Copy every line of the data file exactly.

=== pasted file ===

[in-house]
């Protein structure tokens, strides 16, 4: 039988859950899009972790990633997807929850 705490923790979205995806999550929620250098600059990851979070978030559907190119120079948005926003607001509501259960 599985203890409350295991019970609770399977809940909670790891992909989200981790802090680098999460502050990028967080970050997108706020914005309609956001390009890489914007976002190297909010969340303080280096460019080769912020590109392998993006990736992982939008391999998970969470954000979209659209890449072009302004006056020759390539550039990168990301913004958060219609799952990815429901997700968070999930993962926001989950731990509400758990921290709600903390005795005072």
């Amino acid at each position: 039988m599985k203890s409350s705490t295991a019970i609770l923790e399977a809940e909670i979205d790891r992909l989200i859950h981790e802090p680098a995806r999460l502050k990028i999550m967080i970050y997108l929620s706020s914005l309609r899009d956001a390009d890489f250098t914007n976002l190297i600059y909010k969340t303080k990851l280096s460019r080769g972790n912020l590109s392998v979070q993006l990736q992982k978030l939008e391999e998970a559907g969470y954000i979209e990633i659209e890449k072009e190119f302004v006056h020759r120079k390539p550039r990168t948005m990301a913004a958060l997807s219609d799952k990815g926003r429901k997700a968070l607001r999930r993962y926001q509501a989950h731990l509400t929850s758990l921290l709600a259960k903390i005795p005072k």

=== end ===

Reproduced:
[in-house]
């Protein structure tokens, strides 16, 4: 039988859950899009972790990633997807929850 705490923790979205995806999550929620250098600059990851979070978030559907190119120079948005926003607001509501259960 599985203890409350295991019970609770399977809940909670790891992909989200981790802090680098999460502050990028967080970050997108706020914005309609956001390009890489914007976002190297909010969340303080280096460019080769912020590109392998993006990736992982939008391999998970969470954000979209659209890449072009302004006056020759390539550039990168990301913004958060219609799952990815429901997700968070999930993962926001989950731990509400758990921290709600903390005795005072």
């Amino acid at each position: 039988m599985k203890s409350s705490t295991a019970i609770l923790e399977a809940e909670i979205d790891r992909l989200i859950h981790e802090p680098a995806r999460l502050k990028i999550m967080i970050y997108l929620s706020s914005l309609r899009d956001a390009d890489f250098t914007n976002l190297i600059y909010k969340t303080k990851l280096s460019r080769g972790n912020l590109s392998v979070q993006l990736q992982k978030l939008e391999e998970a559907g969470y954000i979209e990633i659209e890449k072009e190119f302004v006056h020759r120079k390539p550039r990168t948005m990301a913004a958060l997807s219609d799952k990815g926003r429901k997700a968070l607001r999930r993962y926001q509501a989950h731990l509400t929850s758990l921290l709600a259960k903390i005795p005072k």